By Jesse Marx
By Chris Parker
By Jake Rossen
By Jesse Marx
By Michelle LeBow
By Alleen Brown
By Maggie LaMaack
By CP Staff
AT FIRST, SAYS Cooperating Fund Drive Executive Director Katy Lowery, she was flattered. The pamphlet from St. Paul's United Way bore a striking resemblance to CFD's pamphlet of the previous year: Both were close-ups of an African American girl's face, washed in teal and gold. Even the text was familiar: "This is something we do together," CFD's said, while United Way's pamphlet exclaimed, "Imagine what we can do together!"
But the following year, 1997, a Minneapolis United Way pamphlet again mirrored one by CFD, a small St. Paul-based nonprofit fundraising federation: Both bore pictures of a woman and child; CFD's tagline read, "Building Healthy Communities." United Way's, "Building a Healthy Community." Lowery felt it was time to defend her territory. Although United Way denies any intentional similarities and seems baffled by the accusations, Lowery believes the campaigns are meant to confuse CFD's donors into giving to United Way. And it's just the latest in a long series of tactics to muscle out smaller fund-drive organizations, she says.
In recent years a number of alternative fundraisers have waged public battles with United Way. In 1994, charity groups cried foul when UW-Minneapolis created five sub-funds to enable donors to give to specific causes. The smaller fundraisers noted an eerie similarity between the names of certain sub-funds and smaller charities. The organization Open Your Heart to the Hungry and Homeless, for instance, was angered by UW's "Hungry and Homeless Fund."
Farther from home, last year the alternative fundraiser MaineShare accused United Way of squeezing rivals out of the workplace arena, and the Southeastern New England United Way branch lost a Rhode Island Supreme Court decision last summer after using the name of a rival in its brochures. Lowery says the same thing is going on here. Funding grassroots groups is becoming more popular, she says, and she believes United Way is targeting CFD's donors. "United Way is operating in an industry that used to be just them. And so they naturally had a monopoly position. So it disturbs them that there's increasing competition," she says.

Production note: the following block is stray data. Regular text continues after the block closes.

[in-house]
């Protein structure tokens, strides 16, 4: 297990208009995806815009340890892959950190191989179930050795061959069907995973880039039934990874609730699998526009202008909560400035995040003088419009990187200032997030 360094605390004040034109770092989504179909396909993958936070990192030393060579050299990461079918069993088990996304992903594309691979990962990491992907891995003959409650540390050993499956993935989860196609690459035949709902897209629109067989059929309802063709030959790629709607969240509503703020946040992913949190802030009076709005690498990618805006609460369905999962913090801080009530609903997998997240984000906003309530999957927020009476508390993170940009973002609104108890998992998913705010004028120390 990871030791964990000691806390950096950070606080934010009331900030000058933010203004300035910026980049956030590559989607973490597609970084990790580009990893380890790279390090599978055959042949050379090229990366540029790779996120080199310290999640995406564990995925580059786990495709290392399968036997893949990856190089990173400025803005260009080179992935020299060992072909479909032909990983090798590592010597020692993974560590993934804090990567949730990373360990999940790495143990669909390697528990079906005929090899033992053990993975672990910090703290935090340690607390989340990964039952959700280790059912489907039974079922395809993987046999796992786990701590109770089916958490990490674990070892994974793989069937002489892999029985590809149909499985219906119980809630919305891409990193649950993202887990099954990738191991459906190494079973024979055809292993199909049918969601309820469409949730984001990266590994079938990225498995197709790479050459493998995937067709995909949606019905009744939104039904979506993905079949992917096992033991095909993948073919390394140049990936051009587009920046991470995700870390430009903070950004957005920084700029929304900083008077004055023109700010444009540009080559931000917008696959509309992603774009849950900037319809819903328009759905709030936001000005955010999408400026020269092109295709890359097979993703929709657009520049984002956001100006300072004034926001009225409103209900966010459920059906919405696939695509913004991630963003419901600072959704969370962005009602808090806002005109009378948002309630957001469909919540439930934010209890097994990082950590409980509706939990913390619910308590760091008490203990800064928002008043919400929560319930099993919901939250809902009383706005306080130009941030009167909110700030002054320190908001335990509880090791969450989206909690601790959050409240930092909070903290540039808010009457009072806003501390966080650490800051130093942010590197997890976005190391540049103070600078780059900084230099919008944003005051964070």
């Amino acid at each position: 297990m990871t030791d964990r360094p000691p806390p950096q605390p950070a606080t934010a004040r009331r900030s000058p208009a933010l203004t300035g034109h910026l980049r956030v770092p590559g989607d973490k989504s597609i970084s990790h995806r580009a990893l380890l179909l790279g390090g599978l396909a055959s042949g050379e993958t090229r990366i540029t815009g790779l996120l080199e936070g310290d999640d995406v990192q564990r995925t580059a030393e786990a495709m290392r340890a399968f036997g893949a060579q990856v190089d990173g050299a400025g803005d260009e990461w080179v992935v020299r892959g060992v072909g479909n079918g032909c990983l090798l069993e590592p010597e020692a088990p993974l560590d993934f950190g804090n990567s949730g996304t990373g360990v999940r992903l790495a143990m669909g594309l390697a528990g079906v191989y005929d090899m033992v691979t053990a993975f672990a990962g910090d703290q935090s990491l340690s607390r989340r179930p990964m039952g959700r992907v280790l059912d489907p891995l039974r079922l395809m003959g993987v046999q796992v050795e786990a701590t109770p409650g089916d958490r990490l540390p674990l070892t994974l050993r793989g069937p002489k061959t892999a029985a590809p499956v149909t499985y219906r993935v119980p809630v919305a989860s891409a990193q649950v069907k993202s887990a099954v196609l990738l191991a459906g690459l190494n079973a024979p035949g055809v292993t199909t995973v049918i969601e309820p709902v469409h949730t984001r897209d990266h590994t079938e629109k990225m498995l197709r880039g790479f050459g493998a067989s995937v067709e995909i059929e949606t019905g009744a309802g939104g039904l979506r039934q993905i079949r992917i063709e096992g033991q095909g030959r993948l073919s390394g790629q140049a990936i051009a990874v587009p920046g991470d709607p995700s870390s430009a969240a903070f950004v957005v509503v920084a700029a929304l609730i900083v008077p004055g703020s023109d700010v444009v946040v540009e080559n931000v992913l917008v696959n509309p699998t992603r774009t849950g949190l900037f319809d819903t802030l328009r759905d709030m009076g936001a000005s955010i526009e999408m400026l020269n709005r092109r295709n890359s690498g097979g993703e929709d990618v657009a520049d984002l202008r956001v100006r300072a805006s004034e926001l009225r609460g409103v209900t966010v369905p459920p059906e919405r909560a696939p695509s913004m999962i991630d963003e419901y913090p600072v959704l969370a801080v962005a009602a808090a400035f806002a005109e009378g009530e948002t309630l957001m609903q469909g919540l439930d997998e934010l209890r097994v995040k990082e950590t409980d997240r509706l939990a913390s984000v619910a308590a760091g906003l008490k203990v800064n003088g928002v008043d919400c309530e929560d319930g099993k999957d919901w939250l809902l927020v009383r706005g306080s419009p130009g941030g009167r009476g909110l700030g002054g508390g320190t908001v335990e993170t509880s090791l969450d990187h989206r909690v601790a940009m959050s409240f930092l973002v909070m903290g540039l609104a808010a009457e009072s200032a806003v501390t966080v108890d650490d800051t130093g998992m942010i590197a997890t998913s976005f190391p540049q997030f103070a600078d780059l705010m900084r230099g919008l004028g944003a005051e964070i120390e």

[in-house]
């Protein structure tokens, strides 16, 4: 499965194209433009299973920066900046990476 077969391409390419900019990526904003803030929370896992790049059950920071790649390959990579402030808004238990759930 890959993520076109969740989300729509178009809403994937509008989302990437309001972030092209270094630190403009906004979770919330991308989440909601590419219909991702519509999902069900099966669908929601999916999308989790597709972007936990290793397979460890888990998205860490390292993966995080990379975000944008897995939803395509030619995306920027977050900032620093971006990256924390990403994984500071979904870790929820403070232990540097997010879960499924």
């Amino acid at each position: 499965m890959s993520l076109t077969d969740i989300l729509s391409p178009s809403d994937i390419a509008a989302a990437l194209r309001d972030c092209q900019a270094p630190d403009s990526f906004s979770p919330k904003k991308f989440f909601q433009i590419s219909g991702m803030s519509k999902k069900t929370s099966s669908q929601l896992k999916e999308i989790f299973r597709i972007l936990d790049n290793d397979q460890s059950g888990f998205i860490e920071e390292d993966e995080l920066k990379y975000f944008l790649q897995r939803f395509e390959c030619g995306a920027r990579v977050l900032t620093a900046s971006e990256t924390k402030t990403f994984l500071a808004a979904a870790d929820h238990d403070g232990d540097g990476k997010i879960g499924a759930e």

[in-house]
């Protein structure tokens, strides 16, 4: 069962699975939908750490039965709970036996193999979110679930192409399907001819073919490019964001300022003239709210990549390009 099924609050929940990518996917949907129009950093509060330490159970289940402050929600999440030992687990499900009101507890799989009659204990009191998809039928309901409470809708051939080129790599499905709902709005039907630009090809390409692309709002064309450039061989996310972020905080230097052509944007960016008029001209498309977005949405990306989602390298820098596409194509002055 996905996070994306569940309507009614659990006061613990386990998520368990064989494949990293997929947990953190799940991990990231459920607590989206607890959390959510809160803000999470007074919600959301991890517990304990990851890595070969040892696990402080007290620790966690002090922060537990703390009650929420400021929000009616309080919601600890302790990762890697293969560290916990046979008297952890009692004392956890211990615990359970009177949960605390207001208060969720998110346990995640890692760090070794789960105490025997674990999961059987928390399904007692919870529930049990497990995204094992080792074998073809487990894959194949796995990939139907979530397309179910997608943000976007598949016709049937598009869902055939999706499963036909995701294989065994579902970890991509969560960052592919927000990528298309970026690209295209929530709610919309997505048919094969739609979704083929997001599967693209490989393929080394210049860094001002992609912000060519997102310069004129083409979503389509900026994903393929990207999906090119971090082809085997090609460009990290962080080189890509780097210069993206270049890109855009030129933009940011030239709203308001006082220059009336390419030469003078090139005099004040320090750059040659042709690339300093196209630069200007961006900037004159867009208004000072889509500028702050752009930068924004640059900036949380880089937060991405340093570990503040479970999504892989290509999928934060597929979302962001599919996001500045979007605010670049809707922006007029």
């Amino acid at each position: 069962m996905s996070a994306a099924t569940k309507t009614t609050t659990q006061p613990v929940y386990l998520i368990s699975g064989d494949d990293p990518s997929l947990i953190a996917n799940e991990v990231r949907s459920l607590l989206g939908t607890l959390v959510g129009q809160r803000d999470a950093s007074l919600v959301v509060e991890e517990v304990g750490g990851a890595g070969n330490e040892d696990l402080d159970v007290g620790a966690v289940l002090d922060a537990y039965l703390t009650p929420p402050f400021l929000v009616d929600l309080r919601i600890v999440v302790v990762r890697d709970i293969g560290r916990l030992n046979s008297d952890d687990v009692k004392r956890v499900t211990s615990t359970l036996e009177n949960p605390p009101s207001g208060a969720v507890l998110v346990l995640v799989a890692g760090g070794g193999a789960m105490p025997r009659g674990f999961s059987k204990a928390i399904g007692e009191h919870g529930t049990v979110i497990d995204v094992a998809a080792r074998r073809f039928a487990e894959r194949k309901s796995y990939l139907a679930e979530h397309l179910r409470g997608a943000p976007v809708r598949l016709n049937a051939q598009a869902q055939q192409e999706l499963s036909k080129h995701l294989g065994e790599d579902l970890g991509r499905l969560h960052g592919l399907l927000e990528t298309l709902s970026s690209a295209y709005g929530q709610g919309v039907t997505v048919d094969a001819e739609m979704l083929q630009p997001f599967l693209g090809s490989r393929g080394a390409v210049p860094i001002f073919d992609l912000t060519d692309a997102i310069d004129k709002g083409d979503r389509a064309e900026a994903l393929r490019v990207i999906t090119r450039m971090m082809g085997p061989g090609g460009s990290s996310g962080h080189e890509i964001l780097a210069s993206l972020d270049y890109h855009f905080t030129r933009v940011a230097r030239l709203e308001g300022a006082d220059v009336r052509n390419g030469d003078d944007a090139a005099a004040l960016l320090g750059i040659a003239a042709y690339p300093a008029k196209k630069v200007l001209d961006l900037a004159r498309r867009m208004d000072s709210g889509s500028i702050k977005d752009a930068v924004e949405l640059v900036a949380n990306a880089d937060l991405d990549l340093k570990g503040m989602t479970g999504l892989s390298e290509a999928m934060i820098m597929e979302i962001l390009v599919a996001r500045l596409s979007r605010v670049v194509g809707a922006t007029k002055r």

Lowery claims that she's tried to contact UW-Minneapolis twice to arrange a meeting and received "very dismissive" replies. UW-Minneapolis officials say they've only heard from CFD once. UW-St. Paul officials were never contacted directly.
But UW officials say similarities are coincidental: Marketing Director Jim Boyle says UW-Minneapolis started using gold and teal in some materials as far back as 1990, taking inspiration from trends in fashion and furniture. As for the similar words--"building," "healthy," and "community"--"It's a very similar kind of terminology because we're in the same business," Boyle says. Additionally, UW's "Building a Healthy Community" brochure targeted the health-care community, which isn't a big part of CFD's efforts. UW-St. Paul's officials say their freelance designers used only past UW campaigns and overall ad trends for inspiration. They say the Colle & McVoy ad agency created the "Imagine" slogan in '93 and it was adopted nationally.
Ironically, United Way's sheer size and marketplace dominance--subjects of complaint among smaller fundraisers--might absolve it: The St. Paul and Minneapolis United Ways together raised almost $80 million last year, while CFD brought in about $1 million. "Why would Coca-Cola, with the leverage it has and the brand name, change its stuff to look like Shasta?" asks UW-St. Paul Marketing Director Bill Rodriguez. "When you are number one, you don't backpedal and say, 'Let's look more like our number-three competitor because somehow we'll get their small share of the market, too.'"
University of Minnesota marketing professor Mark Ritson agrees. But after comparing the ads--the models, the logo positions, the fonts, the colors--he thought a case could be made: "If [UW was] quite happy with the existing fundraising base they had, they'd make sure their ads were significantly different from everyone else's in the market. But they're clearly not doing that," he says. "Whether they are deliberately trying to confuse the gift-giving public, who can comment on that? But clearly these ads are designed to compete with the CFD advertisements."
In the meantime, Lowery has again asked to meet with United Way. Both sides seem to want to avoid bad publicity and legal wrangles, but Lowery says CFD will take its case to court, if necessary. "Our concern is that this is an overall strategy," she says. "I don't have access to any national strategic plan and I'm not claiming it exists. I need a dialogue to discuss it."